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Reproductive Cycle of the Sea Urchin Echinometra mathaei (Echinodermatidea: Echinoidea) in Bostaneh, Persian Gulf, Iran

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Author(s): N. Mahdavi Shahri | Z. Haghighat Khazaei | S. Karamzadeh | F. Naseri | A.A. Esteki | H. Rameshi

Journal: Journal of Biological Sciences
ISSN 1727-3048

Volume: 8;
Issue: 7;
Start page: 1138;
Date: 2008;
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Keywords: Echinometra mathaei | reproductive cycle | gametogenesis | Persian gulf | sex ratio | gonad index

ABSTRACT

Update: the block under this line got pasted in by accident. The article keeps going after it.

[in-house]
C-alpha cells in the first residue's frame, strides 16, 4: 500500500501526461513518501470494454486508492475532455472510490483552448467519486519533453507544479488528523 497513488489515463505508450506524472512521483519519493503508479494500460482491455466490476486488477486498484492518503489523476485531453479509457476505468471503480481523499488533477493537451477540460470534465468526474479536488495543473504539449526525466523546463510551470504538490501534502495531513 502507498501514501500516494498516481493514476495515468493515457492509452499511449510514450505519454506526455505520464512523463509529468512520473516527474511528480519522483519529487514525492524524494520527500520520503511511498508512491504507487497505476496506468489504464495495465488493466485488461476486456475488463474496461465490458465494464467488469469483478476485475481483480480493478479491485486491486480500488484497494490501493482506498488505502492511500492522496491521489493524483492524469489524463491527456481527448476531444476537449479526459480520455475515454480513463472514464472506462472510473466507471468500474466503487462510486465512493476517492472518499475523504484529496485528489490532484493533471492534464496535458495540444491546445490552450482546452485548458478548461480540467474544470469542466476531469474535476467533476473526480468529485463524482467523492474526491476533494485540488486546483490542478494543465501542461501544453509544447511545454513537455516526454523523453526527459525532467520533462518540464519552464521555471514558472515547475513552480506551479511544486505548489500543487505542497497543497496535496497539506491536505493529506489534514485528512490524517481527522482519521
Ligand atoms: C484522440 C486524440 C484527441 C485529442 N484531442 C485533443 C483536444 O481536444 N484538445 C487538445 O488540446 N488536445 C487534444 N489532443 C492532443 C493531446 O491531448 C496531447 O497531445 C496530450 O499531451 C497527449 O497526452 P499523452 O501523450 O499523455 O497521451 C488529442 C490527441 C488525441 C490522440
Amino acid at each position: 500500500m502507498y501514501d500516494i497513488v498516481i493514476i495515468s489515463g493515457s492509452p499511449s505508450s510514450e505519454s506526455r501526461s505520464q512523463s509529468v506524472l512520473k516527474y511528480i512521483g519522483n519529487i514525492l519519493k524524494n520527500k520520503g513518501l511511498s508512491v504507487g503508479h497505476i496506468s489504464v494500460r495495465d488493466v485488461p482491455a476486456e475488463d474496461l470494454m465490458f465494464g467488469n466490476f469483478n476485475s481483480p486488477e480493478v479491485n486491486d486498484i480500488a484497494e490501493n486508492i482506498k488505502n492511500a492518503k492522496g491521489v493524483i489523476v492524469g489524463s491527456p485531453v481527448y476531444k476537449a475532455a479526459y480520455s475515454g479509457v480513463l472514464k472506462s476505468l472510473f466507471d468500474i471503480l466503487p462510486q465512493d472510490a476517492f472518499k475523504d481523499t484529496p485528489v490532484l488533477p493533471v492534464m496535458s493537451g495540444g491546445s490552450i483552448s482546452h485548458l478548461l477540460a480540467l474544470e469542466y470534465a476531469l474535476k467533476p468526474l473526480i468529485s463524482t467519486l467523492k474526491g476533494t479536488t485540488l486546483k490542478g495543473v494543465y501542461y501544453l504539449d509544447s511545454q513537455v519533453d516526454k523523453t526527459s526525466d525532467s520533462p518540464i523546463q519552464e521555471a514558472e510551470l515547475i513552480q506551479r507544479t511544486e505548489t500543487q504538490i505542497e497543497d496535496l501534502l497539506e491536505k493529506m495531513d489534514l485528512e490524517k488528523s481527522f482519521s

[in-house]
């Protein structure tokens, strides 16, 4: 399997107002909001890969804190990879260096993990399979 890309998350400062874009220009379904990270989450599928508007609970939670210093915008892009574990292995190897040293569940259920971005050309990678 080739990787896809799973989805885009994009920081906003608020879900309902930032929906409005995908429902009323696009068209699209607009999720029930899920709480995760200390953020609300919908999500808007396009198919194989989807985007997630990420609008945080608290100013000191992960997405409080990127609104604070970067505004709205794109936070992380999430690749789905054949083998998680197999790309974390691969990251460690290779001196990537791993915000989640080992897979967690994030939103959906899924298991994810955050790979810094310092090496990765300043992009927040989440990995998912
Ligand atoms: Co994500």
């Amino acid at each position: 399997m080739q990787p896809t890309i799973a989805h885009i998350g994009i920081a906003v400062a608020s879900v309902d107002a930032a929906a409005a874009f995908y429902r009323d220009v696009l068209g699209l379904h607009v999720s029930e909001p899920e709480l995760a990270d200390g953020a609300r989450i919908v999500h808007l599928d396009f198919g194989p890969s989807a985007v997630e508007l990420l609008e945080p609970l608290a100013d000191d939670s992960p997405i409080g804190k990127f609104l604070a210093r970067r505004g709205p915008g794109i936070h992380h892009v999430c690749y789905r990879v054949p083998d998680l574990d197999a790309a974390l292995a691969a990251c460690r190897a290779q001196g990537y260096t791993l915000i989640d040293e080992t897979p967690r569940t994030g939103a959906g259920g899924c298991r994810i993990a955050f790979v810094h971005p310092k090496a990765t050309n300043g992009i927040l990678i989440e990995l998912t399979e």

This study documents the annual reproductive cycle of the sea urchin Echinometra mathaei on the South coast of Iran in Persian Gulf, Bostaneh, from April 2006 through May 2007. At each sampling date, one gonad from each urchin was selected for histological assessment and after the removal of one gonad, the remaining four were dried to a constant weight for determination of gonad index. Sea urchins from E. mathaei populations had shown an annual gametogenic cycle, the timing of which was temporally and spatially consistent. The histology of the gonads revealed six different maturity stages grouped in three main reproductive phases: recovering and growing, premature and mature, partly spawned and spent. Male urchins had mature gametes for a longer period than females, possibly an adaptive strategy that increases the probability of fertilization. Premature and maturing stages occurred from late winter to early summer. Spawning occurred during early summer to late summer. Recovering urchins were observed from late summer to early winter. Gonad indices showed a peak in weight from late winter to late-spring (3.72 ± 2.3 for females; 4.25 ± 2.5 for males; Mean ± SE) then a decline for both sexes. There was a peak in the proportion of spawning from late winter to early summer that correlated with the observed peaks in gonad indices and gametogenic cycles. The demographic implications of this reproductive pattern are that new recruits can enter the population through synchronous spawning during the breeding period and smaller haphazard spawning events at other times of the year and reproduction is seasonal and cycle mediated by seawater temperature, day length and feeding activity.
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